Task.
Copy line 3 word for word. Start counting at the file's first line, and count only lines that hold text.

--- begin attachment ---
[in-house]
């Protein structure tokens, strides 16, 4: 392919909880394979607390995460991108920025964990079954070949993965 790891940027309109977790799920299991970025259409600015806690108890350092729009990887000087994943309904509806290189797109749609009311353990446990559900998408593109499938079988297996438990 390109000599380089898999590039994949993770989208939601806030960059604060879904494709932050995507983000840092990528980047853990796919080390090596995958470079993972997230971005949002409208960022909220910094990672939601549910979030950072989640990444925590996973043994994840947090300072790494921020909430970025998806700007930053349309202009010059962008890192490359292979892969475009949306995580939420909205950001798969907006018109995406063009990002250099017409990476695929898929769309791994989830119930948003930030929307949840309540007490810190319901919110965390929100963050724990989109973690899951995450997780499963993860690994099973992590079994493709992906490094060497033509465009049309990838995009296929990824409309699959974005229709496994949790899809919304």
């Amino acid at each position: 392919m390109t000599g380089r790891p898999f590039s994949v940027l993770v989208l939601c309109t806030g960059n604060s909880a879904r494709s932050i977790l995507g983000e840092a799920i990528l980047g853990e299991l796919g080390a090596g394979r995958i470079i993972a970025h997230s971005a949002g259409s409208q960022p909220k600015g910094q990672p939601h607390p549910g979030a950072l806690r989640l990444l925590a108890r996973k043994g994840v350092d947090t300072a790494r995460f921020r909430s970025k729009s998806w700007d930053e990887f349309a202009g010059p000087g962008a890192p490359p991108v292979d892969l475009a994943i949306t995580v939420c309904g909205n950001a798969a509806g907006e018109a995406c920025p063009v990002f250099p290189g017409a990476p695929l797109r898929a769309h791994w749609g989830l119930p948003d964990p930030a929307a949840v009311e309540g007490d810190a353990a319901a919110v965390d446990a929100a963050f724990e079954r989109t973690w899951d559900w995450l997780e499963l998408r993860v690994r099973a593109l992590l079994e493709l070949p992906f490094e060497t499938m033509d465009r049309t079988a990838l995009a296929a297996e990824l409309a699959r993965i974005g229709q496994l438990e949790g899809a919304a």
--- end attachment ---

């Amino acid at each position: 392919m390109t000599g380089r790891p898999f590039s994949v940027l993770v989208l939601c309109t806030g960059n604060s909880a879904r494709s932050i977790l995507g983000e840092a799920i990528l980047g853990e299991l796919g080390a090596g394979r995958i470079i993972a970025h997230s971005a949002g259409s409208q960022p909220k600015g910094q990672p939601h607390p549910g979030a950072l806690r989640l990444l925590a108890r996973k043994g994840v350092d947090t300072a790494r995460f921020r909430s970025k729009s998806w700007d930053e990887f349309a202009g010059p000087g962008a890192p490359p991108v292979d892969l475009a994943i949306t995580v939420c309904g909205n950001a798969a509806g907006e018109a995406c920025p063009v990002f250099p290189g017409a990476p695929l797109r898929a769309h791994w749609g989830l119930p948003d964990p930030a929307a949840v009311e309540g007490d810190a353990a319901a919110v965390d446990a929100a963050f724990e079954r989109t973690w899951d559900w995450l997780e499963l998408r993860v690994r099973a593109l992590l079994e493709l070949p992906f490094e060497t499938m033509d465009r049309t079988a990838l995009a296929a297996e990824l409309a699959r993965i974005g229709q496994l438990e949790g899809a919304a």